• 29. © Oscar Nierstrasz ST — Best Practice Patterns 7.29 Converter Method How do you convert an object of one class to that of another that supports the same protocol? > Provide a converter method in the interface of the object to be converted. — Name it by prepending “as” to the class of the object returned — E.g., asArray, asSet, asOrderedCollection etc.
    • 30. © Oscar Nierstrasz ST — Best Practice Patterns 7.30 Converter Constructor Method How do you convert an object of one class to that of another that supports a different protocol? > Introduce a Constructor Method that takes the object to be converted as an argument — Name it by prepending “from” to the class of the object to be converted Date class>>fromString: … Date fromString: "Jan 1, 2006" String>>asDate … "Jan 1, 2006" asDate Don’t confuse responsibilities!
    • 31. © Oscar Nierstrasz ST — Best Practice Patterns 7.31 Shortcut Constructor Method What is the external interface for creating a new object when a Constructor Method is too wordy? > Represent object creation as a message to one of the arguments of the Constructor Method. — Add no more than three of these methods per system you develop! Point x: 3 y: 5 3@5
    • 32. © Oscar Nierstrasz ST — Best Practice Patterns 7.32 Modifying Super > How do you change part of the behaviour of a super class method without modifying it? > Override the method and invoke super. — Then execute the code to modify the results. SnakesAndLadders>>initialize die := Die new. … ScriptedSnakesAndLadders>>initialize super initialize die := LoadedDie new. …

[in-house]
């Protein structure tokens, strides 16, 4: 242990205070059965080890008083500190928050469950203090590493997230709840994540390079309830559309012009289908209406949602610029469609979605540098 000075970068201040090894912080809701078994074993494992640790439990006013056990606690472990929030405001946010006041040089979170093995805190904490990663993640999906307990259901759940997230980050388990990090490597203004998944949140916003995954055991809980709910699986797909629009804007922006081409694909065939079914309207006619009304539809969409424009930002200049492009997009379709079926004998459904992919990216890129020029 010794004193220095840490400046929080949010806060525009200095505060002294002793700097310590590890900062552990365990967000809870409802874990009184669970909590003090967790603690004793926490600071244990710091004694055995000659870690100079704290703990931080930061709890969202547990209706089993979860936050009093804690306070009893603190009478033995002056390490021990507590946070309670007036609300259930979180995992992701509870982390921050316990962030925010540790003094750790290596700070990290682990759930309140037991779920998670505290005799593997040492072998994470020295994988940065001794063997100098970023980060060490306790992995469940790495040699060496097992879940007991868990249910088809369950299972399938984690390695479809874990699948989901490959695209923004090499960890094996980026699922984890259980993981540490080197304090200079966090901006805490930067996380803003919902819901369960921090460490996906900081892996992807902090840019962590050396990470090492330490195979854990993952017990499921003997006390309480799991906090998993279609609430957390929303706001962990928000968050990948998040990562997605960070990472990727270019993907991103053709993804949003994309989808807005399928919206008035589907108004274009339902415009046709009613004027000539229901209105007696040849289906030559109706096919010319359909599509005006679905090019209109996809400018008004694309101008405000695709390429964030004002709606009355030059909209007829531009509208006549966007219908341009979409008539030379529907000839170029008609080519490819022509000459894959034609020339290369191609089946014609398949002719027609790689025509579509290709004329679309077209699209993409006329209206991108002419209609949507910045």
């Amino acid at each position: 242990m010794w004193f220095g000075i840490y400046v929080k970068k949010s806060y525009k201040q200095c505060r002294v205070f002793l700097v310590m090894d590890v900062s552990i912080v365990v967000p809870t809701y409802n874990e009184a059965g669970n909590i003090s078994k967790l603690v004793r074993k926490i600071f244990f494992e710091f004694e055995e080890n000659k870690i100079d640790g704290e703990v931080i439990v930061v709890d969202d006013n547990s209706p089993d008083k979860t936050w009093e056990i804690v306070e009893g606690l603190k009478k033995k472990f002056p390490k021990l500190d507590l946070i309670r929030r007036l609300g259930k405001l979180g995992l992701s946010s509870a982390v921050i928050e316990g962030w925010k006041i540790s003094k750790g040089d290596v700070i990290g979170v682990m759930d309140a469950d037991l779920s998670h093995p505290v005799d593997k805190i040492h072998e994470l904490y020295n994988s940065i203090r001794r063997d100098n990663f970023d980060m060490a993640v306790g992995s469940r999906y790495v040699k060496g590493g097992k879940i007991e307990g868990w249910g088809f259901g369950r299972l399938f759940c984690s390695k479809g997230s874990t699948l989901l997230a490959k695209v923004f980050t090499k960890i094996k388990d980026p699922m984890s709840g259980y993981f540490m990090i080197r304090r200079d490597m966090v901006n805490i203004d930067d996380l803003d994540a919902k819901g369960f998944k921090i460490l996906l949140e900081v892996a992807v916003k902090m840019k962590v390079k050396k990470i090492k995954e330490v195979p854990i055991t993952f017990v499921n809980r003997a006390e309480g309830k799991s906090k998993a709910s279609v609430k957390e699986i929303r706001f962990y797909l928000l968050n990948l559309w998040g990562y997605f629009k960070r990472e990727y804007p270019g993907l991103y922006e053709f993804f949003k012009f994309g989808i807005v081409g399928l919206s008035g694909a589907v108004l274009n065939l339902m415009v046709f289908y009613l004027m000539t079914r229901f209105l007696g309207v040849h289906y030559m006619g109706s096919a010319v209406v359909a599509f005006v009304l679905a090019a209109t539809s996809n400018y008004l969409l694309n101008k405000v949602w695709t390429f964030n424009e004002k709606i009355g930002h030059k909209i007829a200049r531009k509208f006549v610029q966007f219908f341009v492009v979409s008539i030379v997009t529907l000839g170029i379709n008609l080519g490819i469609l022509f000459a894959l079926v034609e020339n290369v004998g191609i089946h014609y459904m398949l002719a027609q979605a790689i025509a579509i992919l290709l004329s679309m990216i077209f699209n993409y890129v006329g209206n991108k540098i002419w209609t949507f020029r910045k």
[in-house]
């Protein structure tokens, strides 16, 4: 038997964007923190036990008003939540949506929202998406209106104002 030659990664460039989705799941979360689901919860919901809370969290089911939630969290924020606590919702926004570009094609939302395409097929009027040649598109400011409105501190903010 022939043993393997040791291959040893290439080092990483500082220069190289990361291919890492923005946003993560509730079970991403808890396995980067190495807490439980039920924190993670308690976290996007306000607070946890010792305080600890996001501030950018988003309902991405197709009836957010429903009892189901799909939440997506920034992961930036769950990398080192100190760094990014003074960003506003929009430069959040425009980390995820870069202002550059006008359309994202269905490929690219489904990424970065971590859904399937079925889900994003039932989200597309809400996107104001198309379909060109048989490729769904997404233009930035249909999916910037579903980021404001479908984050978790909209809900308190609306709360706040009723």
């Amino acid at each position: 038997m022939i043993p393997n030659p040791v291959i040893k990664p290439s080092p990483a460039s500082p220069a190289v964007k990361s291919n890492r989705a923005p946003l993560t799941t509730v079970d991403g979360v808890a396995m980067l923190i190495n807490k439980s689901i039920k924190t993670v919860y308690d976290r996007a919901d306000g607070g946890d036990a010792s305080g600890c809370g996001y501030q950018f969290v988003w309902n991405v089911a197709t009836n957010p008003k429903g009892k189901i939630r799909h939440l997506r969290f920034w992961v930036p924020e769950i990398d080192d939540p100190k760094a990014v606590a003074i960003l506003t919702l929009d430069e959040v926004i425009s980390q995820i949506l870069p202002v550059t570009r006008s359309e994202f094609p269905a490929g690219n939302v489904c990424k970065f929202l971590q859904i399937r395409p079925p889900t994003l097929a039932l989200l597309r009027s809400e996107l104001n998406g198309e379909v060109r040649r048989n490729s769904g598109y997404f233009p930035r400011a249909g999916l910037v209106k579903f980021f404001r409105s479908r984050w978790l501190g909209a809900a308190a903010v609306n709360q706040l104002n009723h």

• 33. © Oscar Nierstrasz ST — Best Practice Patterns 7.33 Roadmap > Naming conventions > Delegation and Double Dispatch > Conversion and Extension > Being Lazy > Collections, Intervals and Streams
    • 34. © Oscar Nierstrasz ST — Best Practice Patterns 7.34 Default Value Method How do you represent the default value of a variable? > Create a method that returns the value. — Prepend “default” to the name of the variable as the name of the method DisplayScanner>>defaultFont ^ TextStyle defaultFont
    • 35. © Oscar Nierstrasz ST — Best Practice Patterns 7.35 Constant Method How do you code a constant? > Create a method that returns the constant Fraction>>one ^ self numerator: 1 denominator: 1
    • 36. © Oscar Nierstrasz ST — Best Practice Patterns 7.36 Lazy Initialization How do you initialize an instance variable to its default value? > Write a Getting Method for the variable. — Initialize it if necessary with a Default Value Method — Useful if: – The variable is not always needed – The variable consumes expensive resources (e.g., space) – Initialization is expensive. XWindows>>windowManager windowManager isNil ifTrue: [ windowManager := self defaultWindowManager ]. ^ windowManager